Debi Metcalfe of Shelby, N.C., awoke one morning in 1996 to discover her horse Idaho had disappeared from his pasture. Someone had literally cut the fence and driven off with the horse. It took her almost one year of searching across several states to find Idaho.
After finding Idaho, Metcalfe created Stolen Horse International (SHI). SHI is a theft awareness program that strives to prevent horse theft and return stolen and missing horses to their owners. Metcalfe shared her experience and horse theft prevention tips March 28 at Equine Affaire in Columbus, Ohio.
Stolen Horse International. Horse owners must first accept that horse theft can happen to them, Metcalfe said. She presented an estimate that 40,000 to 55,000 horses are stolen each year in the U.S.
“Think of 132 horse owners you know. One of you will be a victim this year,” she said. She suggested some motives for horse theft could be money, debt collection, revenge, a prank or just a random act.
She shared the following suggestions to help owners act now to prevent horse theft.
Maintain updated records of your horse. Create folders for each horse you own. In these folders, keep:
- Updated pictures – Update the photos with age and season. Make sure the horse fills up the whole photo frame. Take a photo of what your horse looks like muddy. Also, take a photo of a family member with the horse so you have even more proof that the horse is yours if it is stolen.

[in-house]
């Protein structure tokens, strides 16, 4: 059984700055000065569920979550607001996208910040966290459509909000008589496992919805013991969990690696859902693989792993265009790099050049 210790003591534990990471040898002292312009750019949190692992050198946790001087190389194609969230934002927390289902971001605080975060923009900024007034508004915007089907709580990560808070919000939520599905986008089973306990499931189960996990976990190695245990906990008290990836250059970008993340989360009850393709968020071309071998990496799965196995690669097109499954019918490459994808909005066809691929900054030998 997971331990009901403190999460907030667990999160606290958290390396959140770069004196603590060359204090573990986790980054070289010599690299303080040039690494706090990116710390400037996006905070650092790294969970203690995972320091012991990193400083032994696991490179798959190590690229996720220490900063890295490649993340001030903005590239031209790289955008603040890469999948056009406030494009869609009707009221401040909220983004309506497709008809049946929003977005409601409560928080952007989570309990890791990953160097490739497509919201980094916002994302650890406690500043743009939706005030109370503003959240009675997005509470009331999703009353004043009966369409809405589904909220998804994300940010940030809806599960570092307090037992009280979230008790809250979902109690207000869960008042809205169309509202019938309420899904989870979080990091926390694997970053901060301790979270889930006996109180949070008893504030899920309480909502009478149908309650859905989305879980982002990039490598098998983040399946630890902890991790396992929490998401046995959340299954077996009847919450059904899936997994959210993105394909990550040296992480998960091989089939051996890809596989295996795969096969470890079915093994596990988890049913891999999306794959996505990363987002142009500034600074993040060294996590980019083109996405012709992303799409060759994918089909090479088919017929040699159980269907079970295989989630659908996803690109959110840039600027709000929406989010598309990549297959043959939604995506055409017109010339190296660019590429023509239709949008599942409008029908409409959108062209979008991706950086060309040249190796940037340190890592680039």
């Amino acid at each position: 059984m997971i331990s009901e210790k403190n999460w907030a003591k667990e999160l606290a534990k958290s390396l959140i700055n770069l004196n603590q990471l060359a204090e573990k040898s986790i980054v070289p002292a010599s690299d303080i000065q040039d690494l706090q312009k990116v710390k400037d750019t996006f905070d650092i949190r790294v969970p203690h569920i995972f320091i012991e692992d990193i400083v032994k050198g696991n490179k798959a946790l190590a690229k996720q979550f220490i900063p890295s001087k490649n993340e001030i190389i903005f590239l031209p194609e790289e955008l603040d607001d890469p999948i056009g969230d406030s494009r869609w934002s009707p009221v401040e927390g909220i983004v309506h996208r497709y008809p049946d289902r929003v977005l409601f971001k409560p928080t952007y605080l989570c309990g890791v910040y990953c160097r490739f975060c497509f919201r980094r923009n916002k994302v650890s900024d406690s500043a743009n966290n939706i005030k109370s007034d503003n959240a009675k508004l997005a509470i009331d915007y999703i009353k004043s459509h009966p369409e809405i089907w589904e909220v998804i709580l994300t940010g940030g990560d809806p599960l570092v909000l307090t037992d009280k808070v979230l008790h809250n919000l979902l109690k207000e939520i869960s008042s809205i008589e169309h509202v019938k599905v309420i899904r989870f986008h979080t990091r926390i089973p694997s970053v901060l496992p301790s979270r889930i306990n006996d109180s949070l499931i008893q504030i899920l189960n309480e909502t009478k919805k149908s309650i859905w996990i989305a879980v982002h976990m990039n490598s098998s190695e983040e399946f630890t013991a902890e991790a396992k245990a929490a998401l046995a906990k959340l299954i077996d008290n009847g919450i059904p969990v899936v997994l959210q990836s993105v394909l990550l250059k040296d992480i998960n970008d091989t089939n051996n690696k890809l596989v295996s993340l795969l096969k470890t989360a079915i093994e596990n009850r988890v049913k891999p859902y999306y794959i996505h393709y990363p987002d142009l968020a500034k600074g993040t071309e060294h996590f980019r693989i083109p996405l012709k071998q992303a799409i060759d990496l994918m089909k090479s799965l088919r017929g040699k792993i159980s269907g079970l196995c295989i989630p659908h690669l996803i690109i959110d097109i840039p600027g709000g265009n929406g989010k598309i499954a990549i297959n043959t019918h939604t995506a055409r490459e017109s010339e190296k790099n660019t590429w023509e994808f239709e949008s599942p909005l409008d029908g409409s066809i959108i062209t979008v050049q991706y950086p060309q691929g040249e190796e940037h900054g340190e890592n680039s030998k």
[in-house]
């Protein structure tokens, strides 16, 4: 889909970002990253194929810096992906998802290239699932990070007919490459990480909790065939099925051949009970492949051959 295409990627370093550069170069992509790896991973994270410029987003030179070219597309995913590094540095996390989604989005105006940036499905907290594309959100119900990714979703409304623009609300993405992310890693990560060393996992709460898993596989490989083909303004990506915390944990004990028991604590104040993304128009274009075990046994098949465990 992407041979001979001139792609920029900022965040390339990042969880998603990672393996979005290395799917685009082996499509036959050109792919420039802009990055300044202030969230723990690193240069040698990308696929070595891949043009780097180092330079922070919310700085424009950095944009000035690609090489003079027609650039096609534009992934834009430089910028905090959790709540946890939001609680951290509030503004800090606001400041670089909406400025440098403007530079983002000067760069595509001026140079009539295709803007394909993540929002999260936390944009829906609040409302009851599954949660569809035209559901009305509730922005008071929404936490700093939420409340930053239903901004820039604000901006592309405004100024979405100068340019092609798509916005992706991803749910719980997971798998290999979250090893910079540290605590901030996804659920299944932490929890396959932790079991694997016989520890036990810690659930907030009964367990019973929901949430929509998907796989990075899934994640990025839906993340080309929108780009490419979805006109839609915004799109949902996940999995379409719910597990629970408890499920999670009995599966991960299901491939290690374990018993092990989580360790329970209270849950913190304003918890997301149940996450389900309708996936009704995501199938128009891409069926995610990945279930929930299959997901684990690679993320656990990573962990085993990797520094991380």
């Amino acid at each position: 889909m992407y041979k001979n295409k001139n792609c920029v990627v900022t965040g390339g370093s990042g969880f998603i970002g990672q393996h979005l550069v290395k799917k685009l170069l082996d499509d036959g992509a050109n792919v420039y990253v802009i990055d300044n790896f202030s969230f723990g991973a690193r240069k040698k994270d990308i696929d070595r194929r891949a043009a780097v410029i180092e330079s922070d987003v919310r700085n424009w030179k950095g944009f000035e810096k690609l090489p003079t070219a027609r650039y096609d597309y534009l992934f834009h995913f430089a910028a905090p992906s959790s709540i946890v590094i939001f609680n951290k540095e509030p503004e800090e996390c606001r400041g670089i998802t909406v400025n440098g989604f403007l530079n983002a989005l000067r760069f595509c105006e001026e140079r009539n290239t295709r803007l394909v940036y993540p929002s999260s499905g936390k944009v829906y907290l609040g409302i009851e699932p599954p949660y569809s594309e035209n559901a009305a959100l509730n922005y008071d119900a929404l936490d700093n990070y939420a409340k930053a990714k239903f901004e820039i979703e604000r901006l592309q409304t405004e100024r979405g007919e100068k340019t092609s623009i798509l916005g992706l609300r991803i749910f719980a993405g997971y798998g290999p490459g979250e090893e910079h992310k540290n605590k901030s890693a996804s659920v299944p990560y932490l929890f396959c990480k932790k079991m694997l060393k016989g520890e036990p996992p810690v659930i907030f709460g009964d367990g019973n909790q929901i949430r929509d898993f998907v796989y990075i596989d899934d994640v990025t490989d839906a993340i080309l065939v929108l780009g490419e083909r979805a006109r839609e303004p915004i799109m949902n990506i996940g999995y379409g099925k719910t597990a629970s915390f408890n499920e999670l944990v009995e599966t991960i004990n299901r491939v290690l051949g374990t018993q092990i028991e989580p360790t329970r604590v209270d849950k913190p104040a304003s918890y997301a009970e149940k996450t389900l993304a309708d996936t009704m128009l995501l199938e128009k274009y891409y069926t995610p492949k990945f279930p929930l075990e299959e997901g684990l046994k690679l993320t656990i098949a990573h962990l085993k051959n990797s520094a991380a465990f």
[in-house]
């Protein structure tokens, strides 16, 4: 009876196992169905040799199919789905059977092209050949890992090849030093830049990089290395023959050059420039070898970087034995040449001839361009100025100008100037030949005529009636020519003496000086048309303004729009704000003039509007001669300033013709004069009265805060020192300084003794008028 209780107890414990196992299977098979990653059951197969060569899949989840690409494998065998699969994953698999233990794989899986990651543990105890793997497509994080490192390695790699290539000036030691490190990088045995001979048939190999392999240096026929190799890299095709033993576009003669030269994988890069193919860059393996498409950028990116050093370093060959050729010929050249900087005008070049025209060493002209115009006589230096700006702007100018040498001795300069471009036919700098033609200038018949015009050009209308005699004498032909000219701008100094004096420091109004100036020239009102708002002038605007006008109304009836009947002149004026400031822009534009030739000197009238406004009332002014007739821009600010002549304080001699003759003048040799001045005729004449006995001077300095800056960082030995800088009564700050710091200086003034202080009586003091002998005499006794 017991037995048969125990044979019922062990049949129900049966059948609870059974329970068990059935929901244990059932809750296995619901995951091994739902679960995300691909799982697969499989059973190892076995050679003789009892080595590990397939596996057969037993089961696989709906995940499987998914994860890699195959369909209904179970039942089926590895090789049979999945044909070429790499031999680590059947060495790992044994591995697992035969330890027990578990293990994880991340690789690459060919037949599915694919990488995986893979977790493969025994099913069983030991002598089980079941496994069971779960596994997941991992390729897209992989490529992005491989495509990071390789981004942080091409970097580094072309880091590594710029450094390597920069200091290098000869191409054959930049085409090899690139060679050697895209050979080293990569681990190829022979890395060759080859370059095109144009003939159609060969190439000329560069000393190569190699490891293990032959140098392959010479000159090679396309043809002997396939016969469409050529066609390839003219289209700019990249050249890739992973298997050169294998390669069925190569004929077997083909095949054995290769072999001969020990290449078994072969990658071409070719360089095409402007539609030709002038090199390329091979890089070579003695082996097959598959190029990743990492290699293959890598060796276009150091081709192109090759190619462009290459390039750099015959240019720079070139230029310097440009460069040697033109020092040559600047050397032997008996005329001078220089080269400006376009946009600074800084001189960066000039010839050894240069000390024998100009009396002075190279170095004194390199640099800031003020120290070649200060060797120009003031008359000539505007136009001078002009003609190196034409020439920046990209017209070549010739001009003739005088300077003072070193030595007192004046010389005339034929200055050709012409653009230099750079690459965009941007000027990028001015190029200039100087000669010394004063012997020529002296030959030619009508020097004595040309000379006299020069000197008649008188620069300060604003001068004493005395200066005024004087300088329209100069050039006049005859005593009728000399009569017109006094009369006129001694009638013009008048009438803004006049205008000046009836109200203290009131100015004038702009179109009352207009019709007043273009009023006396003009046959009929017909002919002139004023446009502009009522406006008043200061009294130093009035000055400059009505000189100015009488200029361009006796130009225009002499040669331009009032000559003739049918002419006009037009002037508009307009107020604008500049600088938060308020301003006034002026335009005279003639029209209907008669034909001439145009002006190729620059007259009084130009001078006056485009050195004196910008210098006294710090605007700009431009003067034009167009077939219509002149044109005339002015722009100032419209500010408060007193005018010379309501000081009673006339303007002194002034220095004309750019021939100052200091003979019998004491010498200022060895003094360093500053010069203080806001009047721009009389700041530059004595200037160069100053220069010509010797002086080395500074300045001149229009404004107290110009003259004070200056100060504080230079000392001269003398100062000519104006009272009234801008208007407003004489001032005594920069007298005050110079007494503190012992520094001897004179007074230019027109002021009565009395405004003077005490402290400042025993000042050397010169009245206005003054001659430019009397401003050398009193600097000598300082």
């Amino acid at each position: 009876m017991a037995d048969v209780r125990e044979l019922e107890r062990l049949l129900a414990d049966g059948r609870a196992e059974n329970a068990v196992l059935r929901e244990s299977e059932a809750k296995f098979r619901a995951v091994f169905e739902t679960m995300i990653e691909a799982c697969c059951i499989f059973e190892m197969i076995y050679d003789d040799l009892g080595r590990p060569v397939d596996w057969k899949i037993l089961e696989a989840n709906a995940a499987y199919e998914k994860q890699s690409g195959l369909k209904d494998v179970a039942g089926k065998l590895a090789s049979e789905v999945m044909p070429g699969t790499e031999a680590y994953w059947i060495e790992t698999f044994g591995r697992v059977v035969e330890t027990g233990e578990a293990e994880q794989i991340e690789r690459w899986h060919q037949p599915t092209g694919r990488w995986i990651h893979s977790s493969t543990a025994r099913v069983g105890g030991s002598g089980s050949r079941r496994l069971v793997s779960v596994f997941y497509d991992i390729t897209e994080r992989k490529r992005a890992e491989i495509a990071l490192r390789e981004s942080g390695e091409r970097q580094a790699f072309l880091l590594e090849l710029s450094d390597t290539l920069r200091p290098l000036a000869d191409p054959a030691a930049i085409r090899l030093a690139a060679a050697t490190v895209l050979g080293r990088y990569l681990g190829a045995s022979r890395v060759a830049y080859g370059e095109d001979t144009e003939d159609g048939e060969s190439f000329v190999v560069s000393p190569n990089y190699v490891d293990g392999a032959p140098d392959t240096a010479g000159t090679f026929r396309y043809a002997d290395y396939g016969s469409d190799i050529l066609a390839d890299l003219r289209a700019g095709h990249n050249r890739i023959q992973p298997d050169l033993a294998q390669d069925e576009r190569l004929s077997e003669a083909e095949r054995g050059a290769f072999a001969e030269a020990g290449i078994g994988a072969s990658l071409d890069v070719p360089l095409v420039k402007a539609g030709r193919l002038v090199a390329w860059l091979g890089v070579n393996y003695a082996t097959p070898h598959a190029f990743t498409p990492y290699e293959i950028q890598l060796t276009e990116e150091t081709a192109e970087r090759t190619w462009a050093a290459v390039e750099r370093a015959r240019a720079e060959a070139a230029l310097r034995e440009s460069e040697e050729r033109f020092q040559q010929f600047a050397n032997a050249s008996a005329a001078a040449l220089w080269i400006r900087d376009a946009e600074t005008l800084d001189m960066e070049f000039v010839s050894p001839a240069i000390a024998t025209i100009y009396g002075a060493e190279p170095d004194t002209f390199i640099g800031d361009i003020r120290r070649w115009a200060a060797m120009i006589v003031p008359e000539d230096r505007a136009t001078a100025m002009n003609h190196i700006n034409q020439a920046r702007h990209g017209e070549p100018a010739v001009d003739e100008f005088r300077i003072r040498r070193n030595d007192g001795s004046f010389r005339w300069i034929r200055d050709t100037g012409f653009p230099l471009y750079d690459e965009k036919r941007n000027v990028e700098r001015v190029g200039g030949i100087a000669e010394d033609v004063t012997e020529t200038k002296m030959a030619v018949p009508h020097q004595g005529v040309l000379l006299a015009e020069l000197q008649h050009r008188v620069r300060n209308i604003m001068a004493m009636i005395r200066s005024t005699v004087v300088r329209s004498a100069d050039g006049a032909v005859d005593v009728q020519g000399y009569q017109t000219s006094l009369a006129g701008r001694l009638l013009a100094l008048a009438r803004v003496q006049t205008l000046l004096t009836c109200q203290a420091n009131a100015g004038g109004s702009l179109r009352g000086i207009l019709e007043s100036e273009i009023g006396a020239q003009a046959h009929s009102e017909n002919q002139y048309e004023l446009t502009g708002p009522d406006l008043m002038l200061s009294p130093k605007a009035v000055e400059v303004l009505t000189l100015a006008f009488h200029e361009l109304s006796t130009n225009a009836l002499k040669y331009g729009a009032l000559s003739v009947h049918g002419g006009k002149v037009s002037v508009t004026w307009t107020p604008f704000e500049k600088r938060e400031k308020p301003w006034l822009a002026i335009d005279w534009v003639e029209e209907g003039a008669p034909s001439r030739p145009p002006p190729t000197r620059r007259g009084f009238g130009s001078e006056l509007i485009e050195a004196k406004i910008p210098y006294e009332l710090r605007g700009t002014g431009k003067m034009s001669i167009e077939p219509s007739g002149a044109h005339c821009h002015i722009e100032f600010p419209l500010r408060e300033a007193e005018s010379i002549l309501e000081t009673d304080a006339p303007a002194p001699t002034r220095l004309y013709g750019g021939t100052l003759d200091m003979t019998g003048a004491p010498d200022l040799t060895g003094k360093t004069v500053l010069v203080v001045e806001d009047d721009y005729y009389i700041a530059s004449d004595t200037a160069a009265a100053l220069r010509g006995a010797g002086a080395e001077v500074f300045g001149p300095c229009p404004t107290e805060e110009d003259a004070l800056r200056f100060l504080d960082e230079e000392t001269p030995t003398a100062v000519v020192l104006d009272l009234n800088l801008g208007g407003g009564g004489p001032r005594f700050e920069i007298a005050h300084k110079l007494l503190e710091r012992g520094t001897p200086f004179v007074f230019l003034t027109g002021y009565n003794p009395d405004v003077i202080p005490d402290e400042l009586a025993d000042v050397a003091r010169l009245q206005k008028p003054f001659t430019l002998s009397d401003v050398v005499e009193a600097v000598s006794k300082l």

- Important legal documents – Include the bill of sale, Coggins and ID registrations.
- Contact list with important phone numbers – Write down the names and phone numbers of your insurance company, veterinarian and the police in your city, county and surrounding areas. If your horse is stolen, you may become nervous and flustered and forget numbers you normally know by heart.
Consider using alarm systems. Motion-sensitive lights, fence alarms and gate padlocks can deter or slow down a thief. Noisy animals such as peacocks, geese and some dogs are also effective deterrents.
Inform your neighbors. Tell your neighbors that people are stealing horses so they know to be on the lookout. Leave your contact and horse information with all of your neighbors when you go out of town.
Mark your horse. Consider marking your horse with a freeze brand, microchip, tattoo, hoof brand or other method. This will also help you identify your horse in the event of a natural disaster. Metcalfe said that 80% of horses found after Hurricane Andrew in 1992 could not be identified.
Know your horse’s patterns. Why do they keep standing by one section of the fence? Is it because someone is giving them treats? Pay attention to your horse’s behavior.
Rethink your trailer location. Move your trailer away from your horses and lock the wheels. Metcalfe said she has heard of thieves driving up to a pasture, hooking their truck up to the horse’s trailer and leading the horse into the trailer.
For more tips on preventing horse theft plus what to do if your horse is stolen, visit Net Posse.